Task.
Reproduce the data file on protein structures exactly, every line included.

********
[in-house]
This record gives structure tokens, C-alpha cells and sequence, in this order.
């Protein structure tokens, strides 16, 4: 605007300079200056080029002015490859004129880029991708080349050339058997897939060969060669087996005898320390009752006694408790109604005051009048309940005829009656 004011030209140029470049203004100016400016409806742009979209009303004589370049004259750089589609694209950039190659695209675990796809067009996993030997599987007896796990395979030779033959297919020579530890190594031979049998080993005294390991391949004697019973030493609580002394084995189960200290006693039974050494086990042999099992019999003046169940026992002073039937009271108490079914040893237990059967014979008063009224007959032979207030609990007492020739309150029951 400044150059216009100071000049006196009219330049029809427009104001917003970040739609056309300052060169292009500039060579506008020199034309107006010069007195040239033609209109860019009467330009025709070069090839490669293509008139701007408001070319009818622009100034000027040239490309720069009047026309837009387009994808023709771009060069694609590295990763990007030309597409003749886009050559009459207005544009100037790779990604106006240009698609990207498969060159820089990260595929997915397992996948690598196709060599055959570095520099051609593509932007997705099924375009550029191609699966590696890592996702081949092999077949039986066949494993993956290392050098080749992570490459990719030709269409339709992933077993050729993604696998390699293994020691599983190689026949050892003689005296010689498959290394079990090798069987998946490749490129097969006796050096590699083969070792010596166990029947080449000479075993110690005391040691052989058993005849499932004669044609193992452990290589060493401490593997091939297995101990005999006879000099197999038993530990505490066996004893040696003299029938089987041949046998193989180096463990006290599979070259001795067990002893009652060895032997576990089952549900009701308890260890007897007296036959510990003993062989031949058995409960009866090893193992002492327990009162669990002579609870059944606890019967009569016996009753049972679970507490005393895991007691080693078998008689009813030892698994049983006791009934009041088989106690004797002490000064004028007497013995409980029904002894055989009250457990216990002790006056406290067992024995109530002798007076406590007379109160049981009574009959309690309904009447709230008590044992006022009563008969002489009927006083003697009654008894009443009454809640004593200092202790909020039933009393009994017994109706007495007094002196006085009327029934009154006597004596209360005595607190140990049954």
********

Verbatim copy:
[in-house]
This record gives structure tokens, C-alpha cells and sequence, in this order.
């Protein structure tokens, strides 16, 4: 605007300079200056080029002015490859004129880029991708080349050339058997897939060969060669087996005898320390009752006694408790109604005051009048309940005829009656 004011030209140029470049203004100016400016409806742009979209009303004589370049004259750089589609694209950039190659695209675990796809067009996993030997599987007896796990395979030779033959297919020579530890190594031979049998080993005294390991391949004697019973030493609580002394084995189960200290006693039974050494086990042999099992019999003046169940026992002073039937009271108490079914040893237990059967014979008063009224007959032979207030609990007492020739309150029951 400044150059216009100071000049006196009219330049029809427009104001917003970040739609056309300052060169292009500039060579506008020199034309107006010069007195040239033609209109860019009467330009025709070069090839490669293509008139701007408001070319009818622009100034000027040239490309720069009047026309837009387009994808023709771009060069694609590295990763990007030309597409003749886009050559009459207005544009100037790779990604106006240009698609990207498969060159820089990260595929997915397992996948690598196709060599055959570095520099051609593509932007997705099924375009550029191609699966590696890592996702081949092999077949039986066949494993993956290392050098080749992570490459990719030709269409339709992933077993050729993604696998390699293994020691599983190689026949050892003689005296010689498959290394079990090798069987998946490749490129097969006796050096590699083969070792010596166990029947080449000479075993110690005391040691052989058993005849499932004669044609193992452990290589060493401490593997091939297995101990005999006879000099197999038993530990505490066996004893040696003299029938089987041949046998193989180096463990006290599979070259001795067990002893009652060895032997576990089952549900009701308890260890007897007296036959510990003993062989031949058995409960009866090893193992002492327990009162669990002579609870059944606890019967009569016996009753049972679970507490005393895991007691080693078998008689009813030892698994049983006791009934009041088989106690004797002490000064004028007497013995409980029904002894055989009250457990216990002790006056406290067992024995109530002798007076406590007379109160049981009574009959309690309904009447709230008590044992006022009563008969002489009927006083003697009654008894009443009454809640004593200092202790909020039933009393009994017994109706007495007094002196006085009327029934009154006597004596209360005595607190140990049954």